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One Fish, Two Fish, Paint a New Fish!

This First Grade lesson comes from Deep Space Sparkle, one of my favorite art lesson resources. I thought it would be a great color theory and line project to start out the year. The first graders remembered learning about the primary colors last year in Kindergarten, and this was a great way to review mixing primaries to create  secondary colors. We also discussed creating patterns by repeating various types of  lines.


  • 12×18″ paper
  • Individual palettes for each student with red, yellow, and blue
  • Oval templates (large and small)
  • Black Sharpies
  • pencils
  • Large and small brushes
  • Water cups for rinsing brushes
  • Black and white paint


I followed the same procedures as Deep Space Sparkle. We read One Fish, Two Fish, Red Fish, Blue Fish by Dr. Seuss and talked about rhyming words and opposites. The students traced 3 large ovals and 3 small ovals onto their paper using a Sharpie. They added eyes, fins, tails etc, but I told them they didn’t have to add scales or other details yet. They painted the large fish with the primary colors first, and then moved on to mixing secondary colors for the smaller fish. If they wanted to, they could use all three colors to make brown for sand or rocks. I gave them some white and blue paint to mix a tinted color for the water.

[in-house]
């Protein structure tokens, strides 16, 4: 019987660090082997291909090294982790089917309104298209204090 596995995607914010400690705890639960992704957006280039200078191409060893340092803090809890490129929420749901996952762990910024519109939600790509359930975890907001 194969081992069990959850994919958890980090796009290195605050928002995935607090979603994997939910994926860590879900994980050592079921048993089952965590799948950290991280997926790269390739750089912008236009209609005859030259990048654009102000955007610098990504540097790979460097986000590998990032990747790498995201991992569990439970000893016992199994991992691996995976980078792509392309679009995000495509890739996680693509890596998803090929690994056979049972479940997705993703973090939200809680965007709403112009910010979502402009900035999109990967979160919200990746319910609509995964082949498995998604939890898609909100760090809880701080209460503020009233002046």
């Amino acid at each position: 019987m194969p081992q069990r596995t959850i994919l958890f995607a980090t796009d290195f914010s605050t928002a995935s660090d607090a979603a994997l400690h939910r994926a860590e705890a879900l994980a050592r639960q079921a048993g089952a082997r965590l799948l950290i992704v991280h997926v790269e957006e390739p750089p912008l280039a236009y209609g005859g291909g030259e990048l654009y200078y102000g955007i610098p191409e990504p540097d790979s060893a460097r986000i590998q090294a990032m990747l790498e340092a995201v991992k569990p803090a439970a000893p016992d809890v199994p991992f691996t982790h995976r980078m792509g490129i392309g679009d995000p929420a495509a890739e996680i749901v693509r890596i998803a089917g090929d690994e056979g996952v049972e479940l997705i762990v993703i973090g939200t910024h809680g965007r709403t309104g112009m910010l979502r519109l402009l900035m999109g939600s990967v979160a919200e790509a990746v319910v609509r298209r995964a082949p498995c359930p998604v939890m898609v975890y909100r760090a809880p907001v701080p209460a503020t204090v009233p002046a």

On the second day, we finished painting all of the fish and water, and talked about lines. Lines can be horizontal or vertical, they can cross or intersect. They can be curved, zigzag, dotted, broken, curly or bumpy. Using a small paintbrush dipped in black paint, the students outlined their fish, and added a pattern of lines to each one. They enjoyed having two class periods to work on the project, and the black outlines were really worth the extra time.

The results: Click on the image to enlarge.

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